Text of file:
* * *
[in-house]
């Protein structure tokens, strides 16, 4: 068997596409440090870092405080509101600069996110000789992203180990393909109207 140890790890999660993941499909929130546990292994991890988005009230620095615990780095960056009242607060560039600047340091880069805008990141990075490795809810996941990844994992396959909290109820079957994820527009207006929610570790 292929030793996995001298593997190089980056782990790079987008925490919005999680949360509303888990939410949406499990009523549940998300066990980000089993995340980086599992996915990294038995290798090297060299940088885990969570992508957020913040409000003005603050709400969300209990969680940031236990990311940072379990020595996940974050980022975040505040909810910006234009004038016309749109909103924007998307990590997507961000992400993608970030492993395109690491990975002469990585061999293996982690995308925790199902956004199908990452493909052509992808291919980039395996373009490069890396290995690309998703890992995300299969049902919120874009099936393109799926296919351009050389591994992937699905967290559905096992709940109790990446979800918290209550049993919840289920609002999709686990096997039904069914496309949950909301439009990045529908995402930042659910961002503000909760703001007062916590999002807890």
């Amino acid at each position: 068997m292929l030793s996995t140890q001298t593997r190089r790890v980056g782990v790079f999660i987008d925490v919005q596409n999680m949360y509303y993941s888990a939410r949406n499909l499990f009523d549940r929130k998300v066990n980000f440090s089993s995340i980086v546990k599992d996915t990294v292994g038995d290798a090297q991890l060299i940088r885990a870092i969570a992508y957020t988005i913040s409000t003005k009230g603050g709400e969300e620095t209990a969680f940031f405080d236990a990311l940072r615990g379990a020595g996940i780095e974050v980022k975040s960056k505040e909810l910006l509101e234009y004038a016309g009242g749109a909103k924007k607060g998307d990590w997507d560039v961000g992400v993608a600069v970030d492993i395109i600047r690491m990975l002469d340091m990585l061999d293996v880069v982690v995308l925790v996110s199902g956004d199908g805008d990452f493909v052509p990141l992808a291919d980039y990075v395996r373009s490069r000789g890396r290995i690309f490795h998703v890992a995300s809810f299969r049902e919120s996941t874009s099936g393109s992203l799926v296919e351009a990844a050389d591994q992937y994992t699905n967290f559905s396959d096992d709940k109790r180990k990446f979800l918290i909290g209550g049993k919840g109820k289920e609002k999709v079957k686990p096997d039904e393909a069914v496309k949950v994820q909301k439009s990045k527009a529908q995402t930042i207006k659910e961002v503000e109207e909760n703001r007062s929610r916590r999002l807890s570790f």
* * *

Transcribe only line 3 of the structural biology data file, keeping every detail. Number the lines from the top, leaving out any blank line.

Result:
């Amino acid at each position: 068997m292929l030793s996995t140890q001298t593997r190089r790890v980056g782990v790079f999660i987008d925490v919005q596409n999680m949360y509303y993941s888990a939410r949406n499909l499990f009523d549940r929130k998300v066990n980000f440090s089993s995340i980086v546990k599992d996915t990294v292994g038995d290798a090297q991890l060299i940088r885990a870092i969570a992508y957020t988005i913040s409000t003005k009230g603050g709400e969300e620095t209990a969680f940031f405080d236990a990311l940072r615990g379990a020595g996940i780095e974050v980022k975040s960056k505040e909810l910006l509101e234009y004038a016309g009242g749109a909103k924007k607060g998307d990590w997507d560039v961000g992400v993608a600069v970030d492993i395109i600047r690491m990975l002469d340091m990585l061999d293996v880069v982690v995308l925790v996110s199902g956004d199908g805008d990452f493909v052509p990141l992808a291919d980039y990075v395996r373009s490069r000789g890396r290995i690309f490795h998703v890992a995300s809810f299969r049902e919120s996941t874009s099936g393109s992203l799926v296919e351009a990844a050389d591994q992937y994992t699905n967290f559905s396959d096992d709940k109790r180990k990446f979800l918290i909290g209550g049993k919840g109820k289920e609002k999709v079957k686990p096997d039904e393909a069914v496309k949950v994820q909301k439009s990045k527009a529908q995402t930042i207006k659910e961002v503000e109207e909760n703001r007062s929610r916590r999002l807890s570790f």